A Summary of the Final 2017-19 Budget for Taxes and Revenue


September 26, 2017

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The 2017-19 state budget includes more than $400 million in tax cuts, as well as a smaller amount of tax and fee increases. Most of the tax cuts are aimed at reducing the amount of property taxes that individuals and businesses pay. The two-year budget period runs until June 2019.

Property Tax Cuts for Some, an Increase for Others

Selected tax and fee changesLawmakers included several property tax cuts in the budget, as well as a property tax increase for some Wisconsin residents with low incomes.

Property tax cuts in the budget include:

  • Elimination of the state portion of the property tax, which funds the Wisconsin’s forestry program. Instead, the state will use general tax money to support the forestry program. This move will reduce state tax revenue by $181 million over two years.
  • An increase of $87 million in the school levy tax credit in the second year of the two-year budget. This amount is paid to municipalities which must pass the money through to property owners in the form of lower property taxes. About half the increase in the school levy tax credit will go towards lowering property taxes for Wisconsin residents on their primary homes. A large part of the remainder will reduce property taxes for owners of commercial and industrial property and out-of-state owners of vacation homes.
  • Cut the personal property tax paid by businesses by $74 million a year, by exempting machines and tools from the property tax. This change will take effect in the second year of the budget and the state will reimburse local governments $74 million a year for the forgone property tax revenue.
  • An increase of $73 million in the second year of the budget in the amount of general support the state provides to school districts. The budget will not allow districts to increase their budgets to use the additional resources in the classroom, instead requiring districts to use that money to reduce property taxes.
  • Using $48 million over two years in general tax revenue to pay for part of the operations of the state lottery, replacing revenue generated from the lottery. Since the net proceeds from the lottery are used to fund property tax relief, this move will increase the amount of relief available. Only resident homeowners are eligible to receive the lottery property tax credit.

The budget includes several changes to the Homestead Credit, which reduces property taxes for owners and renters with low incomes. The overall effect of the changes to the Homestead Credit will be that individuals with low incomes will pay $10 million more in property taxes during the next two years compared to what they would otherwise pay if no changes were made to the Homestead Credit. The bill ends eligibility for this property tax relief for an estimated 11,400 households who have no earned income.

The budget continues to limit the ability of school districts and municipalities to increase property taxes.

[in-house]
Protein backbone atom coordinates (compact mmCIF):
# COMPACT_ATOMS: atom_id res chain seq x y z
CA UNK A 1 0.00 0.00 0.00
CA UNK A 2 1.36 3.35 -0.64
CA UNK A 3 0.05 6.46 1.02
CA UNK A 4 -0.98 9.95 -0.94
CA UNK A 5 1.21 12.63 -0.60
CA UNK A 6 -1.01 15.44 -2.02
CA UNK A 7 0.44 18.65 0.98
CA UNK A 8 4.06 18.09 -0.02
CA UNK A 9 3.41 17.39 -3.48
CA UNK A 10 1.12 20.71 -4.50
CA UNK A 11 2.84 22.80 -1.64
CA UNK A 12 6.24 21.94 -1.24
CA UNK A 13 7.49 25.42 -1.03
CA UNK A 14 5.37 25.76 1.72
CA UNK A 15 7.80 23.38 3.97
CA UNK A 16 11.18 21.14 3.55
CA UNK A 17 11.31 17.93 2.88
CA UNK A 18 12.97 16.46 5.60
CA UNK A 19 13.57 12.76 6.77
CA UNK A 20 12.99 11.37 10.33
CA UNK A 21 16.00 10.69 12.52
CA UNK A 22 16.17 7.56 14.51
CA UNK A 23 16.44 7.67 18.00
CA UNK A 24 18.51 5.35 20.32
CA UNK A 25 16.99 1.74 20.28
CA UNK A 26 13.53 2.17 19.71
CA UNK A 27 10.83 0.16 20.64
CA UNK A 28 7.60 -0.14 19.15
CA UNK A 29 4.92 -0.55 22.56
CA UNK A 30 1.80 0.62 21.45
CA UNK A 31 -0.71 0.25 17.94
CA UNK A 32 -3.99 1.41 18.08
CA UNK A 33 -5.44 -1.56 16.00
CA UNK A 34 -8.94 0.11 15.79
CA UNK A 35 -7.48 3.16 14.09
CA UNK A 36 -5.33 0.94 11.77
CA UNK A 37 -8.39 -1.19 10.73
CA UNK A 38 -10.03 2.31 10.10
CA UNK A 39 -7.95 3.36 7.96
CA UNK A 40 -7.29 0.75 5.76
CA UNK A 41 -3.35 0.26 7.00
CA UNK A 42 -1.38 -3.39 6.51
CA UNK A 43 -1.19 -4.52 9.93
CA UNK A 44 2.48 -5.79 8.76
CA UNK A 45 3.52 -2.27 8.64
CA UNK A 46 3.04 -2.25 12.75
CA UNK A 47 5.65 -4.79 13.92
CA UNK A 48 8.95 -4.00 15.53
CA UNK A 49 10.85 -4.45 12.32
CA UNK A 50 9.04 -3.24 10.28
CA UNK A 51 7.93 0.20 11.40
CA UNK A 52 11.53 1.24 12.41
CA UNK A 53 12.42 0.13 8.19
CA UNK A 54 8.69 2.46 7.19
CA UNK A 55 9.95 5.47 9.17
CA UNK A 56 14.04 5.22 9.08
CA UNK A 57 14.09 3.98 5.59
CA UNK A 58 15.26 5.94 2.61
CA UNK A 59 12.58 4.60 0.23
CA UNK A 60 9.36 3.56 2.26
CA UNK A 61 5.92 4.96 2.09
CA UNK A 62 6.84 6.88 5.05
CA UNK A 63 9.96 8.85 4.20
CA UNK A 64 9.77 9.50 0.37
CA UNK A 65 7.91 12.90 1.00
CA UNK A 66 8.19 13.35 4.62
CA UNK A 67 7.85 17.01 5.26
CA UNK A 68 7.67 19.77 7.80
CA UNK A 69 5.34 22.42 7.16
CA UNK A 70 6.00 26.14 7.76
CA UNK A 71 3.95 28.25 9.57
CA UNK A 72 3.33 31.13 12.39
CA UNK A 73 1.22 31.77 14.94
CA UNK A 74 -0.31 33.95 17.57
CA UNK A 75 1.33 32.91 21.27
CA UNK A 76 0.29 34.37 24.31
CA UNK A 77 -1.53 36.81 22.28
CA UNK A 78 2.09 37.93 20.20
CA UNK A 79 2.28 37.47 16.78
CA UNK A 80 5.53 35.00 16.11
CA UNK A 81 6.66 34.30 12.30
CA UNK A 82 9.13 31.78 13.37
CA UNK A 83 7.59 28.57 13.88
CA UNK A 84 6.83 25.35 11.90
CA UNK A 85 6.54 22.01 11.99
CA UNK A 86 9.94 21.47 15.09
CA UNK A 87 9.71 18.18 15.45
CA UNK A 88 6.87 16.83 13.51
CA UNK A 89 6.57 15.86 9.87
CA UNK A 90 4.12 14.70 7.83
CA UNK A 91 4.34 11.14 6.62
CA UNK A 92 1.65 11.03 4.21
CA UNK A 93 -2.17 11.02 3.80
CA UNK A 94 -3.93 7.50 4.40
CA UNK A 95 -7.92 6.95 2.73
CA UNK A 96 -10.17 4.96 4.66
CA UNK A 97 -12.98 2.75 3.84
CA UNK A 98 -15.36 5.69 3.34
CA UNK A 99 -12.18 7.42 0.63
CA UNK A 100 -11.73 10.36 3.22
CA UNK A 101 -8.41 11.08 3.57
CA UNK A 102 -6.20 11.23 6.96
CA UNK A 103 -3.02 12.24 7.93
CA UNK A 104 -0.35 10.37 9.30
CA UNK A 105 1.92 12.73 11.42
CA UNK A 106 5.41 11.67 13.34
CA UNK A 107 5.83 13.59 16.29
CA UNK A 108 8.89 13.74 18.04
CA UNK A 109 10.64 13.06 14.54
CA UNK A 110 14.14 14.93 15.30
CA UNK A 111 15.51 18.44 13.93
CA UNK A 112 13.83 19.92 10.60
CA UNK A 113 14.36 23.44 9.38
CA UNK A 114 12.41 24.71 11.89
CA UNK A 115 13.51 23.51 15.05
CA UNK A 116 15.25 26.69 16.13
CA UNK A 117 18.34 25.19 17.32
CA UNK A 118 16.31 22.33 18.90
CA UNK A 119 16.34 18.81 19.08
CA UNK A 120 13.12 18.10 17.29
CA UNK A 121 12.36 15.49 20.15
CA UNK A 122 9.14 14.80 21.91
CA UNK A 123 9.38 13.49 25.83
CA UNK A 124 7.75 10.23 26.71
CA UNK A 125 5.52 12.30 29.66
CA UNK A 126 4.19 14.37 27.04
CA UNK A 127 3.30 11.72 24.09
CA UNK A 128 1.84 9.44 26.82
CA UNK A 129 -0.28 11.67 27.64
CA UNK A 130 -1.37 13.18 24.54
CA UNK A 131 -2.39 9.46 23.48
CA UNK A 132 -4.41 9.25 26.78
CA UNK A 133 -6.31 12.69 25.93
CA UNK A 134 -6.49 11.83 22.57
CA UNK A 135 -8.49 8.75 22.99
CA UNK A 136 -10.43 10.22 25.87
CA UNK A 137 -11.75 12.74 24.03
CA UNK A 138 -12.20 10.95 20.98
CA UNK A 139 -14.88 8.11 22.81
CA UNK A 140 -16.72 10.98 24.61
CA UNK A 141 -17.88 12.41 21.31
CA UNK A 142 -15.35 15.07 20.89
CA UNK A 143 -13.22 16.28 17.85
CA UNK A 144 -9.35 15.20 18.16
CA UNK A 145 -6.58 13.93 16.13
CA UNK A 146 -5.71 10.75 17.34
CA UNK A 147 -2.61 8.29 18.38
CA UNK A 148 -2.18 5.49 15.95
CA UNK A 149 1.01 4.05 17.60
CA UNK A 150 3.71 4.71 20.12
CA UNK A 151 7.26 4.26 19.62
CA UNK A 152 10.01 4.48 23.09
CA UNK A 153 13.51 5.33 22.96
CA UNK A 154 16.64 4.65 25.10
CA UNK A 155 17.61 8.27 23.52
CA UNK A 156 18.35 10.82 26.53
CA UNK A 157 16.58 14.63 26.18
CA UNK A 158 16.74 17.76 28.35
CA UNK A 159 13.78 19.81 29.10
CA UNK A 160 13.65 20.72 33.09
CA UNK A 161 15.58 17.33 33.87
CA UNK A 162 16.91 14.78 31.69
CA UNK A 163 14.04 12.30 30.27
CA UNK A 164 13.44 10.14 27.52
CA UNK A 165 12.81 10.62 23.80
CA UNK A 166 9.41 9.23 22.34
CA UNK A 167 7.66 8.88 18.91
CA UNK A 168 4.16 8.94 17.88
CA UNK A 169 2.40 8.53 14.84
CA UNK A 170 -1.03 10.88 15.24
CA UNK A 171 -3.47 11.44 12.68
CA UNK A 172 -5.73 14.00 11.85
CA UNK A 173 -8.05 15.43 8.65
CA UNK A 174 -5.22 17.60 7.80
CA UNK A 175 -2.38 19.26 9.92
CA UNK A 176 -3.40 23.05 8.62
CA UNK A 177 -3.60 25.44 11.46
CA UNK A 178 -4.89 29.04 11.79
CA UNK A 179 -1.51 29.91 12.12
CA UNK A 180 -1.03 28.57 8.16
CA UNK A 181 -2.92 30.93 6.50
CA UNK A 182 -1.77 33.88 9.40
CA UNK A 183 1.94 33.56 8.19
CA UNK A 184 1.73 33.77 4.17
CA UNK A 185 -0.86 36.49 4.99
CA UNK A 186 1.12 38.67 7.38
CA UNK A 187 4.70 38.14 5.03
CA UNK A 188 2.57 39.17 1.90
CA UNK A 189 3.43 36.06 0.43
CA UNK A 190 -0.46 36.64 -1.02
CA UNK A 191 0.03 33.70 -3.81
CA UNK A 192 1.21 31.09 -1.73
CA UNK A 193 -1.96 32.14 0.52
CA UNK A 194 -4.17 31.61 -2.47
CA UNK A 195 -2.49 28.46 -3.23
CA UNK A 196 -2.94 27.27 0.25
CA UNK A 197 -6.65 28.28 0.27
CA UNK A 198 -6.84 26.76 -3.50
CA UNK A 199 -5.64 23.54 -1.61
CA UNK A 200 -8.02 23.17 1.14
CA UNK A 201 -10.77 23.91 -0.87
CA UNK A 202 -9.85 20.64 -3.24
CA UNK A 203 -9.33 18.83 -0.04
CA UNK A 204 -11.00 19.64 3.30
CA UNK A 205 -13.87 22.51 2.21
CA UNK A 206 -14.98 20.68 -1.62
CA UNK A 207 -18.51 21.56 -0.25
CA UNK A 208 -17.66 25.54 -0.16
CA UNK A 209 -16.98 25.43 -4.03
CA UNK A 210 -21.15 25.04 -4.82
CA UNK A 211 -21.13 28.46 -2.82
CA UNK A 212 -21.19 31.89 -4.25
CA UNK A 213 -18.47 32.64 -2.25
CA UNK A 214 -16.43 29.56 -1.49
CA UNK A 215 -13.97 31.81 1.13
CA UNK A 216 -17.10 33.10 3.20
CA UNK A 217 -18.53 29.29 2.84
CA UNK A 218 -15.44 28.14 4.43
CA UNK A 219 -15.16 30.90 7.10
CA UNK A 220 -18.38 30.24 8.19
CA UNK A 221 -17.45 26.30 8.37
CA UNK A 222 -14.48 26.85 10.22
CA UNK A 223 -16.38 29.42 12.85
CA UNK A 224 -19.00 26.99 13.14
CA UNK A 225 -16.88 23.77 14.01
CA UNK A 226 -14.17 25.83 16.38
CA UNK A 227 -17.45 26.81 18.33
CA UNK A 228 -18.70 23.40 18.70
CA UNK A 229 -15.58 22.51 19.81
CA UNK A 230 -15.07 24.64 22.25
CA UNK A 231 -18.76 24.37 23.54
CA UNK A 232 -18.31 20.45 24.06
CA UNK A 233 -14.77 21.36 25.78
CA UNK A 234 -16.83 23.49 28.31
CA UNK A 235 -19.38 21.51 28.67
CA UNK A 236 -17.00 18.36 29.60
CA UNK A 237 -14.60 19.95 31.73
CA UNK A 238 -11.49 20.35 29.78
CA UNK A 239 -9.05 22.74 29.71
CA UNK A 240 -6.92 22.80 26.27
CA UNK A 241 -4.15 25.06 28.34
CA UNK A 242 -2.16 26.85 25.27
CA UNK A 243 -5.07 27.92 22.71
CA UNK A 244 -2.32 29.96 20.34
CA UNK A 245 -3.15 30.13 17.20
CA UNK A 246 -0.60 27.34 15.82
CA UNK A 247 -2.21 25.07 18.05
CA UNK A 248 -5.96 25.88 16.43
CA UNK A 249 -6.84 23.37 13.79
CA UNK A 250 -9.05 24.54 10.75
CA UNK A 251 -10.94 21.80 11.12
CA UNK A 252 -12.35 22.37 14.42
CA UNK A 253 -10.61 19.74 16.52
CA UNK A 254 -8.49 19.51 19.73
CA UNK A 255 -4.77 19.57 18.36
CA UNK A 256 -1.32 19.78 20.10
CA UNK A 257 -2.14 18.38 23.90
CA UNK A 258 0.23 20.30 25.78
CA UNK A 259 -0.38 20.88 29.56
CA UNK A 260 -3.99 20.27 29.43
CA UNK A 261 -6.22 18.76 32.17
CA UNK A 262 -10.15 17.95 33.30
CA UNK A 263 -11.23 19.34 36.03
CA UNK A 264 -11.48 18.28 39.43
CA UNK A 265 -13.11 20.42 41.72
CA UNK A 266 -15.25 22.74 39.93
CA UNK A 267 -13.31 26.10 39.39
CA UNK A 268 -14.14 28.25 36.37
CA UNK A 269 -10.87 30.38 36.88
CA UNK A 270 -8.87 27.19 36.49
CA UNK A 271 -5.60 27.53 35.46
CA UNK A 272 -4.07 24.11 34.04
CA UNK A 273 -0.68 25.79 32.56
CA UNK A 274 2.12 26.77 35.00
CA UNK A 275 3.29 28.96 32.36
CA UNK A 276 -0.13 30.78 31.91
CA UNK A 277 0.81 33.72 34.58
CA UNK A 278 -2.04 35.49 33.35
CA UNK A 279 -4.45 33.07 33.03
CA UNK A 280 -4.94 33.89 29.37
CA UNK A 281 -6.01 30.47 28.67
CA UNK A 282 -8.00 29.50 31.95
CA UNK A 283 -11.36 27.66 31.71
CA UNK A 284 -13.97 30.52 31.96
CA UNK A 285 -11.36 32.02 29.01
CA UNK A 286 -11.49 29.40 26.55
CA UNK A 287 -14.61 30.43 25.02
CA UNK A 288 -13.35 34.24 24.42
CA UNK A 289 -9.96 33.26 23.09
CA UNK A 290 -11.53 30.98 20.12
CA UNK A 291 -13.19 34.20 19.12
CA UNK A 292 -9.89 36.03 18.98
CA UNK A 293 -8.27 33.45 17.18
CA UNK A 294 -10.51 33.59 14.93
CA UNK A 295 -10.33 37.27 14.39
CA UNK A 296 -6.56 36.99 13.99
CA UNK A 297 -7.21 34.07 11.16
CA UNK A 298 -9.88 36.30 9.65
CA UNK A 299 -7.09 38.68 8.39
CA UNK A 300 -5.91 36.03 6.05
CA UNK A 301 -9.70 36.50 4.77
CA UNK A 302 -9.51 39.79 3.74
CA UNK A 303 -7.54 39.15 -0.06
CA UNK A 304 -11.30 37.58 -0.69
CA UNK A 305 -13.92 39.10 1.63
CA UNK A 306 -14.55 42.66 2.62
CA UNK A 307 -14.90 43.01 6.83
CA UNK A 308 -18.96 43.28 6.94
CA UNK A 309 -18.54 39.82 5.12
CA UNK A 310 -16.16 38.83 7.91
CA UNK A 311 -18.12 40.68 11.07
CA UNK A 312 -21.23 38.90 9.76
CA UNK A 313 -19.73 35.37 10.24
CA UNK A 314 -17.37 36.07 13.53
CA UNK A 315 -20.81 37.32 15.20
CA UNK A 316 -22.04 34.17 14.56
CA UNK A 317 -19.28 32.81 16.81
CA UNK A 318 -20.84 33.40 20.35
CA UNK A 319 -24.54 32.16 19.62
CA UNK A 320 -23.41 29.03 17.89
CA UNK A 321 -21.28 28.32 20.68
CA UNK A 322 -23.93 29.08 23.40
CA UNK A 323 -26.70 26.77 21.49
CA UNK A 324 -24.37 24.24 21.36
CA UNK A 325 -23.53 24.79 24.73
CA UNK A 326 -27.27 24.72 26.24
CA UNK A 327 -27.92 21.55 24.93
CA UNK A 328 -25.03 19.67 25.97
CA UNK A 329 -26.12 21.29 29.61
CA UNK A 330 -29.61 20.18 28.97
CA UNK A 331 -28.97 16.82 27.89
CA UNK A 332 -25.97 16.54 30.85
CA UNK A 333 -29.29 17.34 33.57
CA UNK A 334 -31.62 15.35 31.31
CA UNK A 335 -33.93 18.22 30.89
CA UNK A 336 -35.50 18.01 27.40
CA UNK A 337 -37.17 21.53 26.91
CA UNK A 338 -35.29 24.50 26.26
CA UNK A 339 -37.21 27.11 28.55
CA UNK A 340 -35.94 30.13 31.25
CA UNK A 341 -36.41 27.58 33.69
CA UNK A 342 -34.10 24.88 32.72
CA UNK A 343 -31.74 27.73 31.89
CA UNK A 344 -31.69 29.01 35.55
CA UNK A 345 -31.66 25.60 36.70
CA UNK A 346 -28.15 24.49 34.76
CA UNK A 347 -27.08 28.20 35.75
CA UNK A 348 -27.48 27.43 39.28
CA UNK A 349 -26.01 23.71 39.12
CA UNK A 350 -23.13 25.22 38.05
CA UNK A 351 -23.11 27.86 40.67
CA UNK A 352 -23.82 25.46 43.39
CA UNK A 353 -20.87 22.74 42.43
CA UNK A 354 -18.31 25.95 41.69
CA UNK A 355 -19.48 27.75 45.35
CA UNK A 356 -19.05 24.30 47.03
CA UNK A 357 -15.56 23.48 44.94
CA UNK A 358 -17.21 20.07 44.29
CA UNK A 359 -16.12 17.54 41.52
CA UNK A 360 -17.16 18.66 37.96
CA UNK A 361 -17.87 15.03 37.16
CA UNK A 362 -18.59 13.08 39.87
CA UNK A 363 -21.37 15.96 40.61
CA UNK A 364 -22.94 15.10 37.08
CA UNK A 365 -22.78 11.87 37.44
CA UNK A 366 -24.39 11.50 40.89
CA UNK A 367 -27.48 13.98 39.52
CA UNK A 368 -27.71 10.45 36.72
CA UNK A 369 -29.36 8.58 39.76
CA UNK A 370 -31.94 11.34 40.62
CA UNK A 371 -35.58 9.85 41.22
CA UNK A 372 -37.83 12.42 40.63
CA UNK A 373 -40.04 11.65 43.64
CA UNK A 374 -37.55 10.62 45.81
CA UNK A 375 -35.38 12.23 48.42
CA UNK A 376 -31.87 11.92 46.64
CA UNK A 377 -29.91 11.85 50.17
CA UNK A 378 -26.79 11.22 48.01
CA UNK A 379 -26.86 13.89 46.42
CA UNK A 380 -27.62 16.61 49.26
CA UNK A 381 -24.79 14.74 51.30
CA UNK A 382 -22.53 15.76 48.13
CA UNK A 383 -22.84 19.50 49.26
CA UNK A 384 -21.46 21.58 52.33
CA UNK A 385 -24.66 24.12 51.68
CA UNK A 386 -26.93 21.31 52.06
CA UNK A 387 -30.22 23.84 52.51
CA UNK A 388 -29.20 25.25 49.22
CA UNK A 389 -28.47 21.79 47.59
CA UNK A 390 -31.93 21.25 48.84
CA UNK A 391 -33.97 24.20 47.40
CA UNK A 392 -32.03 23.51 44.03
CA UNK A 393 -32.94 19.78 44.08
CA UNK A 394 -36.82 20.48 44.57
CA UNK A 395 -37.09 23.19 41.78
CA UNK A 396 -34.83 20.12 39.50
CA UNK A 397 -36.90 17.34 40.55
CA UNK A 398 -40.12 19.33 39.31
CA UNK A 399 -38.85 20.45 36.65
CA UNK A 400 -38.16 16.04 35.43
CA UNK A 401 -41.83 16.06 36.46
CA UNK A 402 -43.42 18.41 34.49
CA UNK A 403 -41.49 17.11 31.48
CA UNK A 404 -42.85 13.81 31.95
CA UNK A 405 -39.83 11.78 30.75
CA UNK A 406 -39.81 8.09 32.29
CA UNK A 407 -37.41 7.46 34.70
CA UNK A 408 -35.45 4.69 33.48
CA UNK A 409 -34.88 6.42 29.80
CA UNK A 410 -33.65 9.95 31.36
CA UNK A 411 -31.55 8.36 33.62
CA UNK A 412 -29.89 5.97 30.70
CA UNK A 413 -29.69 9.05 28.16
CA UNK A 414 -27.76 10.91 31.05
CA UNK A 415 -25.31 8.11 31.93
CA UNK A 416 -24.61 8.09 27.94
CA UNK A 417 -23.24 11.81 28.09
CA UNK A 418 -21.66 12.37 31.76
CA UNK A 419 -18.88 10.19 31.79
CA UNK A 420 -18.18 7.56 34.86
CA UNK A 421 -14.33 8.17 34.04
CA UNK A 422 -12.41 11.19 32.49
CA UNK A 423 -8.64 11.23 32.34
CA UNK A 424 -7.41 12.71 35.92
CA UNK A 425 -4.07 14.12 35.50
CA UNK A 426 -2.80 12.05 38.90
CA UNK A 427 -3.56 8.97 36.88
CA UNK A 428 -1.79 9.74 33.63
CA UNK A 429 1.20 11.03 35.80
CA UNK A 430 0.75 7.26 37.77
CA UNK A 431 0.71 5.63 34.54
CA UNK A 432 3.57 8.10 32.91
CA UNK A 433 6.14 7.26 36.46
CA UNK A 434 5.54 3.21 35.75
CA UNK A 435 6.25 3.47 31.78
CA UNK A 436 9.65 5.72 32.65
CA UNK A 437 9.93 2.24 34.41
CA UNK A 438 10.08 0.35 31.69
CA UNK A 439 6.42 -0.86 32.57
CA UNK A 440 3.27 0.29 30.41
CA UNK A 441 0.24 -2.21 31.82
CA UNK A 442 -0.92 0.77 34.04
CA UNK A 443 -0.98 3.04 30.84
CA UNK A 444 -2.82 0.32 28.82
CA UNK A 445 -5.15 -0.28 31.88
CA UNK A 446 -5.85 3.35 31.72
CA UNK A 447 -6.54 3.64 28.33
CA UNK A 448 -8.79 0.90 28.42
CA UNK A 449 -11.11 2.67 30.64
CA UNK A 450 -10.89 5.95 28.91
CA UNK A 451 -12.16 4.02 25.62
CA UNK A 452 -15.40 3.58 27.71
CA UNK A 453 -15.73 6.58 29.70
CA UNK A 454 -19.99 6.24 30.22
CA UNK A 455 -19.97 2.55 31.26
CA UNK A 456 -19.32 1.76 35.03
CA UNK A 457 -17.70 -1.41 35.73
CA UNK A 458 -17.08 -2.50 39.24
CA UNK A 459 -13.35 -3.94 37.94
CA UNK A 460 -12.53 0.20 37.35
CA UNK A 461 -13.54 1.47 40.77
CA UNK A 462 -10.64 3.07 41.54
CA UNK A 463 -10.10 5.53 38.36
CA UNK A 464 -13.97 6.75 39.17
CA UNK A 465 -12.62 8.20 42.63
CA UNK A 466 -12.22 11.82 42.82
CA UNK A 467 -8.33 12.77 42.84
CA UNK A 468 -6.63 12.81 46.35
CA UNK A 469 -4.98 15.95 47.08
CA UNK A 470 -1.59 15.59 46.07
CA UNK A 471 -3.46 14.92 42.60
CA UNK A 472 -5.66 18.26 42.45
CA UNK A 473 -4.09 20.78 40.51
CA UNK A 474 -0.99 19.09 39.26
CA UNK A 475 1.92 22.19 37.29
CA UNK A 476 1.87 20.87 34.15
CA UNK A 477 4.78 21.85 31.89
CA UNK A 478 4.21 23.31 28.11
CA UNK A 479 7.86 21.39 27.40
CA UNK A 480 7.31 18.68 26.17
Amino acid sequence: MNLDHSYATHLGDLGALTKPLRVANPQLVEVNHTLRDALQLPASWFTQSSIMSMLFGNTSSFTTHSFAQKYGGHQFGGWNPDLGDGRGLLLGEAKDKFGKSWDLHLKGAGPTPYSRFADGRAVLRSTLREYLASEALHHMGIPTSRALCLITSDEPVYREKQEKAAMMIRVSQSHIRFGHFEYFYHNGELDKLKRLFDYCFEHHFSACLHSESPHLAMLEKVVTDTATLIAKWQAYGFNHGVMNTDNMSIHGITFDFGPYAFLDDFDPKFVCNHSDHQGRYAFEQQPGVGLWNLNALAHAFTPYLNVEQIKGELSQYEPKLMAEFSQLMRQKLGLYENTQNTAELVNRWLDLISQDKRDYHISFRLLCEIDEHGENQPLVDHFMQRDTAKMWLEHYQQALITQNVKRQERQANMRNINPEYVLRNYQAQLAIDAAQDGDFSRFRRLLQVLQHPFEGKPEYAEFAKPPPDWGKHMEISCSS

Other Changes to Taxes and Revenue

Other provisions in the budget that affect taxes and revenue include:

  • An increase in the annual registration fees for hybrid and electric vehicles, from $75 to $150 and $175, respectively. This fee increase will boost the amount of revenue in the state’s transportation fund by $2.6 million in the first year of the budget and $5.8 million in the second year. The revenues raised by making it more expensive to operate fuel-efficient cars add up to only a tiny fraction of the shortfall in the Transportation Fund, which is estimated to be $852 million to $7.9 billion over ten years, according to a 2016 Department of Transportation study.
  • The reauthorization of 38 positions at the Wisconsin Department of Revenue to increase auditing activity and improve tax collections. These positions are expected to increase state tax collections by $24.0 million in the first year of the budget and $32.0 million in the second year.
  • The complete repeal of the Alternative Minimum Tax, which insures that people with high incomes pay at least some level of income tax. This tax was largely eliminated in the 2015-17 budget, and the remainder of the tax is repealed in this budget, starting with tax year 2019. This provision reduces state tax revenue by $1.8 million in the second year of the budget and $7.0 million annually in subsequent years.
  • Limiting the historic rehabilitation credit for developers to $500,000 per parcel, which will increase tax revenues by $1.2 million in fiscal year 2019, an amount that grows to $47.4 million in fiscal year 2023.

What the Budget Doesn’t Include

  • An increase in the gas tax, which has been set at 30.9¢ per gallon since 2006. Since then, inflation has eaten away at the value of this transportation funding source.
  • A deposit to the state’s rainy day fund. The last deposit was made in 2013.
  • Tax incentives for Foxconn to build a facility in Wisconsin and hire workers. Those incentives are included in separate legislation (August 2017 Special Session Assembly Bill 1).
  • Several provisions that Governor Walker proposed but were rejected by the legislature, including a sales tax holiday, cutting the rate for the bottom income tax bracket, and putting more money into the state’s Earned Income Tax Credit to reduce taxes for working parents with low incomes.

Tamarine Cornelius